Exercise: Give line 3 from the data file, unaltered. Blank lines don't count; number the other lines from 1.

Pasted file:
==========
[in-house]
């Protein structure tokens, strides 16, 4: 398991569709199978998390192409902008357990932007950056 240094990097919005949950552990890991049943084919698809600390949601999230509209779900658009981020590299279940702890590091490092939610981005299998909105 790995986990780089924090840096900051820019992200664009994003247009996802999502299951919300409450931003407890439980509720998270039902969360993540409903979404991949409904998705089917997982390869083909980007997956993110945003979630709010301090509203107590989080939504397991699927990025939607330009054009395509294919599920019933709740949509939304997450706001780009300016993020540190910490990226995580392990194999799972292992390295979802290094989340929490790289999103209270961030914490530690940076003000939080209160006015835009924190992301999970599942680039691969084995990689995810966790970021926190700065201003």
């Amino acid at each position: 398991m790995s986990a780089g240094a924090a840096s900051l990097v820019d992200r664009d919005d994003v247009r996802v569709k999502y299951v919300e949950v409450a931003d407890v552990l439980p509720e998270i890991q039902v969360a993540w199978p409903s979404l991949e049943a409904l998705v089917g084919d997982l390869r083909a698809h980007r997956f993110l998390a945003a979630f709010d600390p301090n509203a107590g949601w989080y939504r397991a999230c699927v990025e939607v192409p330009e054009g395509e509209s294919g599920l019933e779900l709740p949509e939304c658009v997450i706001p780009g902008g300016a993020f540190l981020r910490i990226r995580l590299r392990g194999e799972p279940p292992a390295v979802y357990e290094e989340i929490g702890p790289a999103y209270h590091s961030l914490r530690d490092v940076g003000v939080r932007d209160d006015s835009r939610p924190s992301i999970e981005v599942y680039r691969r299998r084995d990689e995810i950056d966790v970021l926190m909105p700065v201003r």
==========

């Amino acid at each position: 398991m790995s986990a780089g240094a924090a840096s900051l990097v820019d992200r664009d919005d994003v247009r996802v569709k999502y299951v919300e949950v409450a931003d407890v552990l439980p509720e998270i890991q039902v969360a993540w199978p409903s979404l991949e049943a409904l998705v089917g084919d997982l390869r083909a698809h980007r997956f993110l998390a945003a979630f709010d600390p301090n509203a107590g949601w989080y939504r397991a999230c699927v990025e939607v192409p330009e054009g395509e509209s294919g599920l019933e779900l709740p949509e939304c658009v997450i706001p780009g902008g300016a993020f540190l981020r910490i990226r995580l590299r392990g194999e799972p279940p292992a390295v979802y357990e290094e989340i929490g702890p790289a999103y209270h590091s961030l914490r530690d490092v940076g003000v939080r932007d209160d006015s835009r939610p924190s992301i999970e981005v599942y680039r691969r299998r084995d990689e995810i950056d966790v970021l926190m909105p700065v201003r």